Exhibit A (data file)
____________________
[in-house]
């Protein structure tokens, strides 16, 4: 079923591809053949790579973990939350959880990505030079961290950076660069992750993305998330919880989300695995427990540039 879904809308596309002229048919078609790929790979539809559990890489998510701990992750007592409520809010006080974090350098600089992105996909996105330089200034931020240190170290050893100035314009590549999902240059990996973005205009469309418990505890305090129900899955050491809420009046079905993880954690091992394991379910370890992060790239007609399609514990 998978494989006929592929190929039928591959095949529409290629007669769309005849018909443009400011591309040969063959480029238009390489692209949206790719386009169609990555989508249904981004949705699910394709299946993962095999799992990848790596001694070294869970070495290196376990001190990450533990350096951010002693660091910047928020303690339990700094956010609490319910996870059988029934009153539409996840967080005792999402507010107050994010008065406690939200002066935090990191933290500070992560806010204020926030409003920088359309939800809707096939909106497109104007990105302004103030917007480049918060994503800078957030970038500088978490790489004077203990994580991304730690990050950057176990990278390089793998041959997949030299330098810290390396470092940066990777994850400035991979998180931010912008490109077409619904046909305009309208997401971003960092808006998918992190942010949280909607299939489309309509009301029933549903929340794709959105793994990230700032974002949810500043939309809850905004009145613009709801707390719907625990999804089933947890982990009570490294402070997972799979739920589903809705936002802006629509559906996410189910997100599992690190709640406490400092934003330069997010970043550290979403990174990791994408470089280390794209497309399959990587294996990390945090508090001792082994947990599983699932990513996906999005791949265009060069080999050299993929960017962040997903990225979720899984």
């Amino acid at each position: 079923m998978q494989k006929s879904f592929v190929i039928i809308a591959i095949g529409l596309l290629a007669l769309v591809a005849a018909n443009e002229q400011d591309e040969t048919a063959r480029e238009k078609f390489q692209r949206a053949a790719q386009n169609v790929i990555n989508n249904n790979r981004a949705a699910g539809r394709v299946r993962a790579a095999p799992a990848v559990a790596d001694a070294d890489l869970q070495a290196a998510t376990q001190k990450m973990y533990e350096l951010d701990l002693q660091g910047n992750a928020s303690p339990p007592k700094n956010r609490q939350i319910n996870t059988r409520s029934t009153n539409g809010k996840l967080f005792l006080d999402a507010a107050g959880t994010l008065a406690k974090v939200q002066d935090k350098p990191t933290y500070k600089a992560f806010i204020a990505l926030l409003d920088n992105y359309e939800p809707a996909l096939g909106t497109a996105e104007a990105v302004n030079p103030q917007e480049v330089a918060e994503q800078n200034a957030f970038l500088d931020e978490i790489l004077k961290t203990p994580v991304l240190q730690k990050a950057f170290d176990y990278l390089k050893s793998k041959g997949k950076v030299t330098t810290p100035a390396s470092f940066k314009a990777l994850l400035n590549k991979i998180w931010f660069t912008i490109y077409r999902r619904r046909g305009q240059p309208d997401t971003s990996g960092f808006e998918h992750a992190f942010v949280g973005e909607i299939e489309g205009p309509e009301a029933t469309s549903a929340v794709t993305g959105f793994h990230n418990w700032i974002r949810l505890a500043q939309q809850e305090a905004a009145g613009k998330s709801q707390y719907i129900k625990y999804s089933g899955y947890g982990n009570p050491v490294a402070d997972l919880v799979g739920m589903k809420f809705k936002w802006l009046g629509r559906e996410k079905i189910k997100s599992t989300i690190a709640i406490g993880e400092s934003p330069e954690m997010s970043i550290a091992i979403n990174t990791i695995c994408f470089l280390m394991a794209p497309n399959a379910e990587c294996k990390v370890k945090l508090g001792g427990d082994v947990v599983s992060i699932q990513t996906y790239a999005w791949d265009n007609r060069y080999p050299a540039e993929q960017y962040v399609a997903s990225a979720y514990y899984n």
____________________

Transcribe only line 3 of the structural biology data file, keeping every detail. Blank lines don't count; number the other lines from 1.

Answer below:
């Amino acid at each position: 079923m998978q494989k006929s879904f592929v190929i039928i809308a591959i095949g529409l596309l290629a007669l769309v591809a005849a018909n443009e002229q400011d591309e040969t048919a063959r480029e238009k078609f390489q692209r949206a053949a790719q386009n169609v790929i990555n989508n249904n790979r981004a949705a699910g539809r394709v299946r993962a790579a095999p799992a990848v559990a790596d001694a070294d890489l869970q070495a290196a998510t376990q001190k990450m973990y533990e350096l951010d701990l002693q660091g910047n992750a928020s303690p339990p007592k700094n956010r609490q939350i319910n996870t059988r409520s029934t009153n539409g809010k996840l967080f005792l006080d999402a507010a107050g959880t994010l008065a406690k974090v939200q002066d935090k350098p990191t933290y500070k600089a992560f806010i204020a990505l926030l409003d920088n992105y359309e939800p809707a996909l096939g909106t497109a996105e104007a990105v302004n030079p103030q917007e480049v330089a918060e994503q800078n200034a957030f970038l500088d931020e978490i790489l004077k961290t203990p994580v991304l240190q730690k990050a950057f170290d176990y990278l390089k050893s793998k041959g997949k950076v030299t330098t810290p100035a390396s470092f940066k314009a990777l994850l400035n590549k991979i998180w931010f660069t912008i490109y077409r999902r619904r046909g305009q240059p309208d997401t971003s990996g960092f808006e998918h992750a992190f942010v949280g973005e909607i299939e489309g205009p309509e009301a029933t469309s549903a929340v794709t993305g959105f793994h990230n418990w700032i974002r949810l505890a500043q939309q809850e305090a905004a009145g613009k998330s709801q707390y719907i129900k625990y999804s089933g899955y947890g982990n009570p050491v490294a402070d997972l919880v799979g739920m589903k809420f809705k936002w802006l009046g629509r559906e996410k079905i189910k997100s599992t989300i690190a709640i406490g993880e400092s934003p330069e954690m997010s970043i550290a091992i979403n990174t990791i695995c994408f470089l280390m394991a794209p497309n399959a379910e990587c294996k990390v370890k945090l508090g001792g427990d082994v947990v599983s992060i699932q990513t996906y790239a999005w791949d265009n007609r060069y080999p050299a540039e993929q960017y962040v399609a997903s990225a979720y514990y899984n």